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Thought Leaders in Ghana

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Q&A with Julian Kingsley Opuni, Deputy MD, Fidelity Bank


You are known for  excellence in creating  international partnerships, joint ventures and synergies within the international business community, how has this process evolved over the years?

Our vision is to create a world-class bank in Africa. In 10 years, we have become the largest Ghanaian, private sector bank in Ghana. This journey has not been achieved on our own. We are built on partnerships. When we needed technology as our operations expanded, we partnered with IBM, a global leader in technology, to stabilize our technology platform. We also bought Pro Credit in 2014 in our quest to expand our branch network and to strengthen our SME business.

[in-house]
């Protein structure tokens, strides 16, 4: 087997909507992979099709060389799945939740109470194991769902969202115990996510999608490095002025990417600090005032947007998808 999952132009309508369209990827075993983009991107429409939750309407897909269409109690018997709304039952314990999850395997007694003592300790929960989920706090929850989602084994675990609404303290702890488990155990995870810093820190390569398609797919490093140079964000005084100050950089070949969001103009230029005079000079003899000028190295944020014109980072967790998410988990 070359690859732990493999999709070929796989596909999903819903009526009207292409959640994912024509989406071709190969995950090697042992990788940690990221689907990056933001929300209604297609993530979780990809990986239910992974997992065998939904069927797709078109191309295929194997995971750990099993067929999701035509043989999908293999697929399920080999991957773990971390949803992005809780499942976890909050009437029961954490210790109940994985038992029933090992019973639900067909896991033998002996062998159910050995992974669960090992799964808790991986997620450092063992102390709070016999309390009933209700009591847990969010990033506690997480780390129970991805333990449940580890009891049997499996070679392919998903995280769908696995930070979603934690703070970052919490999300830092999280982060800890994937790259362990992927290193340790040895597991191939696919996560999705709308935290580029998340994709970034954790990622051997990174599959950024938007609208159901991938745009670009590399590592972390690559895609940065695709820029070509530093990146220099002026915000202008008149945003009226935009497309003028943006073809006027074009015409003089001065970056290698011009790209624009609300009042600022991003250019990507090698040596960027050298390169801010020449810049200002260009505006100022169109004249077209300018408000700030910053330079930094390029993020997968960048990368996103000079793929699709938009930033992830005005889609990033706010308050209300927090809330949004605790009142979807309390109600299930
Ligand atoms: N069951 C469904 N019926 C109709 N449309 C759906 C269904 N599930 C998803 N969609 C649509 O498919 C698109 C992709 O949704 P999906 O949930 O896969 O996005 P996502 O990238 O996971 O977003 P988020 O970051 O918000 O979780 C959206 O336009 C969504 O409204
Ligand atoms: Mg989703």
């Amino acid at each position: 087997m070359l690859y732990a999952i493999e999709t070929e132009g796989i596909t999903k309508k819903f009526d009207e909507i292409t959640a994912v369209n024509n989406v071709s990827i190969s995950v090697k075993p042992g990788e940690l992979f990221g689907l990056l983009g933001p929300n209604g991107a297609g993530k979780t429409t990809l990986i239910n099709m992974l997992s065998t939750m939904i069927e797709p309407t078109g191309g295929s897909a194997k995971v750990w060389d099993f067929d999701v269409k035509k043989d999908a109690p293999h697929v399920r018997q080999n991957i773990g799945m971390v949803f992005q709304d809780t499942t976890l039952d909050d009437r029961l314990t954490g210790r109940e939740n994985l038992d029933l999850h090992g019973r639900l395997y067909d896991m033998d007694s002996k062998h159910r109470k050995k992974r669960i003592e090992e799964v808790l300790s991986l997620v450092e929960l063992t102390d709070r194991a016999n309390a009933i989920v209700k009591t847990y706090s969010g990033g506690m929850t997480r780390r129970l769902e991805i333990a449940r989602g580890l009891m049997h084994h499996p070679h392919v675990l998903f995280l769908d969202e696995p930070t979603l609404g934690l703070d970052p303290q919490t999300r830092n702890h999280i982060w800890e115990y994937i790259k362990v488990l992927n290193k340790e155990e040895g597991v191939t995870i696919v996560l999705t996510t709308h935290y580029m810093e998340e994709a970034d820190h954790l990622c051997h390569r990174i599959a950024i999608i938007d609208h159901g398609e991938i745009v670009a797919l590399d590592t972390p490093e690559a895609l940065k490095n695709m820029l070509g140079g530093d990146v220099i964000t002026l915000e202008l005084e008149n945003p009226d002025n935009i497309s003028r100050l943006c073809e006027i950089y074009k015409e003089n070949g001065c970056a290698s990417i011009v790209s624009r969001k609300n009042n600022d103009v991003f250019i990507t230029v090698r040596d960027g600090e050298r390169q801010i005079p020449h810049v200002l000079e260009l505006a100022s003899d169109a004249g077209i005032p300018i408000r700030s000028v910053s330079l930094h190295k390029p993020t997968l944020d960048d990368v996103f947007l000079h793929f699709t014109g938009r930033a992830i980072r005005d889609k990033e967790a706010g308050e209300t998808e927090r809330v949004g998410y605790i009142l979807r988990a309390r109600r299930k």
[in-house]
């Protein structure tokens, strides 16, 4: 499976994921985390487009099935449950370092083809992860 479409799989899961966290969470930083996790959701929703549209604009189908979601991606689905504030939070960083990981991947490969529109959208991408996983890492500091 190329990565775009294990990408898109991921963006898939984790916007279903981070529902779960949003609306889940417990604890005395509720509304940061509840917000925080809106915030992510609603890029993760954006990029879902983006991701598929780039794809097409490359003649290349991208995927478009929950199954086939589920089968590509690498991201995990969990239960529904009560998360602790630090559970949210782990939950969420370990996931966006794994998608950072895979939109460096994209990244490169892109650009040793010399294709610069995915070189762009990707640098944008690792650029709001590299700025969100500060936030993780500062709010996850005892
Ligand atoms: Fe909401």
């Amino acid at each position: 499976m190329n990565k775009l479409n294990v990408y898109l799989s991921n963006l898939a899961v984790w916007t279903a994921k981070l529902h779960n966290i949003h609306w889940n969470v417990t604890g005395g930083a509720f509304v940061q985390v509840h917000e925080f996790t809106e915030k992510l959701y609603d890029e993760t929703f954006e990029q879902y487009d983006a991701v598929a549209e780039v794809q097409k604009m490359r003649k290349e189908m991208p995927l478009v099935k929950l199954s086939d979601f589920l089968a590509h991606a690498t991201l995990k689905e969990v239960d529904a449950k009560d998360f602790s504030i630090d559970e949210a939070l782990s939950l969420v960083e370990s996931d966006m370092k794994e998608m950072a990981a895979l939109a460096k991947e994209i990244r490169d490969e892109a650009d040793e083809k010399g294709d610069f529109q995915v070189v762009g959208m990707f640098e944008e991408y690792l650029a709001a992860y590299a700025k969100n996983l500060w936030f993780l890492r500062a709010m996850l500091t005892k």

Our core mission is how we impact the people and communities around us, and so we have partnered with several developmental organisations such as USAID, Financial Sector Deepening Africa, GIZ, Solidaridad and SNV to impact many lives in remote rural locations with financial services. As we advance into the digital era, we will continue to lead that charge through partnerships with various fintech and telcos. Products such our Yello Save,which is a partnership with MTN, will help us provide financial services quicker and faster to more people.

Looking back on the first decade or so with your firm, what have been the most significant developments in your bank?